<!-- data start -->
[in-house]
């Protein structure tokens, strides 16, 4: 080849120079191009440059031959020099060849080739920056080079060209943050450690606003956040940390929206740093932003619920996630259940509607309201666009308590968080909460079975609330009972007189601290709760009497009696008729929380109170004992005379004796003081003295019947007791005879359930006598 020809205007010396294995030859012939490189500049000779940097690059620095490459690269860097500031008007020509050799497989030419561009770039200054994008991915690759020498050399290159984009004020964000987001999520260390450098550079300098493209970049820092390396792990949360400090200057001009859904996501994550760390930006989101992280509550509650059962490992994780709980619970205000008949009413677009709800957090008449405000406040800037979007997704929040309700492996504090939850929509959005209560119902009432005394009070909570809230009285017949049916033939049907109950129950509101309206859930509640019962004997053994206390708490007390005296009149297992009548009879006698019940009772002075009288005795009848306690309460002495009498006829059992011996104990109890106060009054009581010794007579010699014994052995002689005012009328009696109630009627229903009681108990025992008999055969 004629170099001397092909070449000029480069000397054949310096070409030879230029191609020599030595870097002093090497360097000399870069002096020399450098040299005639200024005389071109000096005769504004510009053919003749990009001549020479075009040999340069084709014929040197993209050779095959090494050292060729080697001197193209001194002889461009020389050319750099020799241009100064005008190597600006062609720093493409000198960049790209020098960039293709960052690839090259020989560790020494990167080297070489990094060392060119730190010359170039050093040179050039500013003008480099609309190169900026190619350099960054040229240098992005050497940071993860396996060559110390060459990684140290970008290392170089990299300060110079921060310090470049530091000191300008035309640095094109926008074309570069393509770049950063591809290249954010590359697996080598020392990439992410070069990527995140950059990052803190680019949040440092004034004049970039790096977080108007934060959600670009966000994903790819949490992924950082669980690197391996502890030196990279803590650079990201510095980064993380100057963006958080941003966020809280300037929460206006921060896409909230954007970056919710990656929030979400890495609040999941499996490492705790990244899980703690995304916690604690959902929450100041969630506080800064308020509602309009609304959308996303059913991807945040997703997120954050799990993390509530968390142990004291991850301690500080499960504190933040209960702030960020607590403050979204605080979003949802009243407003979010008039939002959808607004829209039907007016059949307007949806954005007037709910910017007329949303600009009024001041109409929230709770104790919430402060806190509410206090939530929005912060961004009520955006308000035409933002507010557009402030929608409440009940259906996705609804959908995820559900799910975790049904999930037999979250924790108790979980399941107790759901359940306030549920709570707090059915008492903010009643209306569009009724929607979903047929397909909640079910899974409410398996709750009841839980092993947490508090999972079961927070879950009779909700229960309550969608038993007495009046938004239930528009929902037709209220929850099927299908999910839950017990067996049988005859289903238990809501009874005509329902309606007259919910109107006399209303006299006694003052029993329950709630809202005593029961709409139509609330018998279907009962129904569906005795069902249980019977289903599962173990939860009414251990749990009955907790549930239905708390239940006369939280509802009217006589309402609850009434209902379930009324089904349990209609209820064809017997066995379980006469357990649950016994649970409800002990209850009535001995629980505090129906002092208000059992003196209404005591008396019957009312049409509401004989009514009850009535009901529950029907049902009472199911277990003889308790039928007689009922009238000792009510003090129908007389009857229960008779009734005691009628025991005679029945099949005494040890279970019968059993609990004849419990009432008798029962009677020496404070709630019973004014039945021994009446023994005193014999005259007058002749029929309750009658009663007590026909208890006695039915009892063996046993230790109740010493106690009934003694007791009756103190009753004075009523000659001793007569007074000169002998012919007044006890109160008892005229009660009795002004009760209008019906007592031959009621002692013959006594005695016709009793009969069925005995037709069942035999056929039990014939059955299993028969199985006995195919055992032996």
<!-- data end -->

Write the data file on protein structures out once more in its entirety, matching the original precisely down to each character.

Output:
[in-house]
């Protein structure tokens, strides 16, 4: 080849120079191009440059031959020099060849080739920056080079060209943050450690606003956040940390929206740093932003619920996630259940509607309201666009308590968080909460079975609330009972007189601290709760009497009696008729929380109170004992005379004796003081003295019947007791005879359930006598 020809205007010396294995030859012939490189500049000779940097690059620095490459690269860097500031008007020509050799497989030419561009770039200054994008991915690759020498050399290159984009004020964000987001999520260390450098550079300098493209970049820092390396792990949360400090200057001009859904996501994550760390930006989101992280509550509650059962490992994780709980619970205000008949009413677009709800957090008449405000406040800037979007997704929040309700492996504090939850929509959005209560119902009432005394009070909570809230009285017949049916033939049907109950129950509101309206859930509640019962004997053994206390708490007390005296009149297992009548009879006698019940009772002075009288005795009848306690309460002495009498006829059992011996104990109890106060009054009581010794007579010699014994052995002689005012009328009696109630009627229903009681108990025992008999055969 004629170099001397092909070449000029480069000397054949310096070409030879230029191609020599030595870097002093090497360097000399870069002096020399450098040299005639200024005389071109000096005769504004510009053919003749990009001549020479075009040999340069084709014929040197993209050779095959090494050292060729080697001197193209001194002889461009020389050319750099020799241009100064005008190597600006062609720093493409000198960049790209020098960039293709960052690839090259020989560790020494990167080297070489990094060392060119730190010359170039050093040179050039500013003008480099609309190169900026190619350099960054040229240098992005050497940071993860396996060559110390060459990684140290970008290392170089990299300060110079921060310090470049530091000191300008035309640095094109926008074309570069393509770049950063591809290249954010590359697996080598020392990439992410070069990527995140950059990052803190680019949040440092004034004049970039790096977080108007934060959600670009966000994903790819949490992924950082669980690197391996502890030196990279803590650079990201510095980064993380100057963006958080941003966020809280300037929460206006921060896409909230954007970056919710990656929030979400890495609040999941499996490492705790990244899980703690995304916690604690959902929450100041969630506080800064308020509602309009609304959308996303059913991807945040997703997120954050799990993390509530968390142990004291991850301690500080499960504190933040209960702030960020607590403050979204605080979003949802009243407003979010008039939002959808607004829209039907007016059949307007949806954005007037709910910017007329949303600009009024001041109409929230709770104790919430402060806190509410206090939530929005912060961004009520955006308000035409933002507010557009402030929608409440009940259906996705609804959908995820559900799910975790049904999930037999979250924790108790979980399941107790759901359940306030549920709570707090059915008492903010009643209306569009009724929607979903047929397909909640079910899974409410398996709750009841839980092993947490508090999972079961927070879950009779909700229960309550969608038993007495009046938004239930528009929902037709209220929850099927299908999910839950017990067996049988005859289903238990809501009874005509329902309606007259919910109107006399209303006299006694003052029993329950709630809202005593029961709409139509609330018998279907009962129904569906005795069902249980019977289903599962173990939860009414251990749990009955907790549930239905708390239940006369939280509802009217006589309402609850009434209902379930009324089904349990209609209820064809017997066995379980006469357990649950016994649970409800002990209850009535001995629980505090129906002092208000059992003196209404005591008396019957009312049409509401004989009514009850009535009901529950029907049902009472199911277990003889308790039928007689009922009238000792009510003090129908007389009857229960008779009734005691009628025991005679029945099949005494040890279970019968059993609990004849419990009432008798029962009677020496404070709630019973004014039945021994009446023994005193014999005259007058002749029929309750009658009663007590026909208890006695039915009892063996046993230790109740010493106690009934003694007791009756103190009753004075009523000659001793007569007074000169002998012919007044006890109160008892005229009660009795002004009760209008019906007592031959009621002692013959006594005695016709009793009969069925005995037709069942035999056929039990014939059955299993028969199985006995195919055992032996």